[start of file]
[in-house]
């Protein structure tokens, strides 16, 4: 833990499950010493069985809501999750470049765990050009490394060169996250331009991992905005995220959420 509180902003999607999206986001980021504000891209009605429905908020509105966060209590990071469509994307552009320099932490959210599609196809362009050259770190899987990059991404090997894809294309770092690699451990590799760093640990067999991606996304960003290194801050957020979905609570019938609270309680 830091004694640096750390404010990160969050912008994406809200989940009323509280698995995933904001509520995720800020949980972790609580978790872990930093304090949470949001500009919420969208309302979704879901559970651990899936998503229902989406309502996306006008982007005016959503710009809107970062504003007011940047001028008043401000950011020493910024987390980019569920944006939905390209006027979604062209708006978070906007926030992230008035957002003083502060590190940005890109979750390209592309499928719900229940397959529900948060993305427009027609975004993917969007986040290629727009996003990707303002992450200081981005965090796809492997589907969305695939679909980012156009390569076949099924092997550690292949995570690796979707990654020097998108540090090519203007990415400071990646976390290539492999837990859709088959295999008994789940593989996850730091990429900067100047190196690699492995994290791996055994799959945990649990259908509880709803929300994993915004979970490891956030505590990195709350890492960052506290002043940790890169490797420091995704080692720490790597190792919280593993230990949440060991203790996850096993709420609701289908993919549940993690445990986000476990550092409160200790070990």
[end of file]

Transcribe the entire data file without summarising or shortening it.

[in-house]
């Protein structure tokens, strides 16, 4: 833990499950010493069985809501999750470049765990050009490394060169996250331009991992905005995220959420 509180902003999607999206986001980021504000891209009605429905908020509105966060209590990071469509994307552009320099932490959210599609196809362009050259770190899987990059991404090997894809294309770092690699451990590799760093640990067999991606996304960003290194801050957020979905609570019938609270309680 830091004694640096750390404010990160969050912008994406809200989940009323509280698995995933904001509520995720800020949980972790609580978790872990930093304090949470949001500009919420969208309302979704879901559970651990899936998503229902989406309502996306006008982007005016959503710009809107970062504003007011940047001028008043401000950011020493910024987390980019569920944006939905390209006027979604062209708006978070906007926030992230008035957002003083502060590190940005890109979750390209592309499928719900229940397959529900948060993305427009027609975004993917969007986040290629727009996003990707303002992450200081981005965090796809492997589907969305695939679909980012156009390569076949099924092997550690292949995570690796979707990654020097998108540090090519203007990415400071990646976390290539492999837990859709088959295999008994789940593989996850730091990429900067100047190196690699492995994290791996055994799959945990649990259908509880709803929300994993915004979970490891956030505590990195709350890492960052506290002043940790890169490797420091995704080692720490790597190792919280593993230990949440060991203790996850096993709420609701289908993919549940993690445990986000476990550092409160200790070990």